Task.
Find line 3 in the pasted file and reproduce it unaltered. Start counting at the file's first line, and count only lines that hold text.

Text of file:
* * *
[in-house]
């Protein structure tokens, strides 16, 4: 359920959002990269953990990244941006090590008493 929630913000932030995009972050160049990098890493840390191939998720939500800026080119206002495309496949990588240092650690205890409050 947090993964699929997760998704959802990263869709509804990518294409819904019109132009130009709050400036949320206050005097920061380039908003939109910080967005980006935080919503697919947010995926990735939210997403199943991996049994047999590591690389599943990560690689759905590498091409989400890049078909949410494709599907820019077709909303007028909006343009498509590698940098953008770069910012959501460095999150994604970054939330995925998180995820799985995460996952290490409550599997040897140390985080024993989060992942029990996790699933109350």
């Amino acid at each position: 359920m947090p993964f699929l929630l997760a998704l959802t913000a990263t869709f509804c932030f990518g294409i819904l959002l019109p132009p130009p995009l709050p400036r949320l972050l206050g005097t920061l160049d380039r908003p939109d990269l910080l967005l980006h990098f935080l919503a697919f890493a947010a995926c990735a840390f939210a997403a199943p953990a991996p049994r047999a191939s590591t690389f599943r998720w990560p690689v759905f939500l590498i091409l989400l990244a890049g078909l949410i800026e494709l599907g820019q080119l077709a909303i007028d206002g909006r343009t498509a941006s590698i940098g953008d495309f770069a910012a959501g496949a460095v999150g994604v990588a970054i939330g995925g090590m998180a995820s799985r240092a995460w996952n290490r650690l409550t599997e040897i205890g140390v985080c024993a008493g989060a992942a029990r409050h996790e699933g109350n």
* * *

């Amino acid at each position: 359920m947090p993964f699929l929630l997760a998704l959802t913000a990263t869709f509804c932030f990518g294409i819904l959002l019109p132009p130009p995009l709050p400036r949320l972050l206050g005097t920061l160049d380039r908003p939109d990269l910080l967005l980006h990098f935080l919503a697919f890493a947010a995926c990735a840390f939210a997403a199943p953990a991996p049994r047999a191939s590591t690389f599943r998720w990560p690689v759905f939500l590498i091409l989400l990244a890049g078909l949410i800026e494709l599907g820019q080119l077709a909303i007028d206002g909006r343009t498509a941006s590698i940098g953008d495309f770069a910012a959501g496949a460095v999150g994604v990588a970054i939330g995925g090590m998180a995820s799985r240092a995460w996952n290490r650690l409550t599997e040897i205890g140390v985080c024993a008493g989060a992942a029990r409050h996790e699933g109350n």